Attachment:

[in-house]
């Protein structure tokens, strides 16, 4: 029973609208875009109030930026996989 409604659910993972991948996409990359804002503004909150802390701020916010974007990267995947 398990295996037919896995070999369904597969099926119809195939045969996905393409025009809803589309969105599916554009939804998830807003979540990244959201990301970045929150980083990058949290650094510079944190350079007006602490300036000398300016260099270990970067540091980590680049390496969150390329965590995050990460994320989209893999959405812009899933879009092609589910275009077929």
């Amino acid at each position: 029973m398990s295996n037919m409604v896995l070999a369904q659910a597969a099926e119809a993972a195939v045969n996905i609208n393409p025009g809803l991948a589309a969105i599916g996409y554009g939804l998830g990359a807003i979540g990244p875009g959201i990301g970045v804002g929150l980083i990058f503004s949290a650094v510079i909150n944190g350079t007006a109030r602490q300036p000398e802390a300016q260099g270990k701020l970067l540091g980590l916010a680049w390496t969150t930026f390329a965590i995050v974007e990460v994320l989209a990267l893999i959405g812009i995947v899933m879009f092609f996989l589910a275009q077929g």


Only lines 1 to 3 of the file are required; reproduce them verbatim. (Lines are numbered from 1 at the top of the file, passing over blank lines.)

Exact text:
[in-house]
């Protein structure tokens, strides 16, 4: 029973609208875009109030930026996989 409604659910993972991948996409990359804002503004909150802390701020916010974007990267995947 398990295996037919896995070999369904597969099926119809195939045969996905393409025009809803589309969105599916554009939804998830807003979540990244959201990301970045929150980083990058949290650094510079944190350079007006602490300036000398300016260099270990970067540091980590680049390496969150390329965590995050990460994320989209893999959405812009899933879009092609589910275009077929």
């Amino acid at each position: 029973m398990s295996n037919m409604v896995l070999a369904q659910a597969a099926e119809a993972a195939v045969n996905i609208n393409p025009g809803l991948a589309a969105i599916g996409y554009g939804l998830g990359a807003i979540g990244p875009g959201i990301g970045v804002g929150l980083i990058f503004s949290a650094v510079i909150n944190g350079t007006a109030r602490q300036p000398e802390a300016q260099g270990k701020l970067l540091g980590l916010a680049w390496t969150t930026f390329a965590i995050v974007e990460v994320l989209a990267l893999i959405g812009i995947v899933m879009f092609f996989l589910a275009q077929g």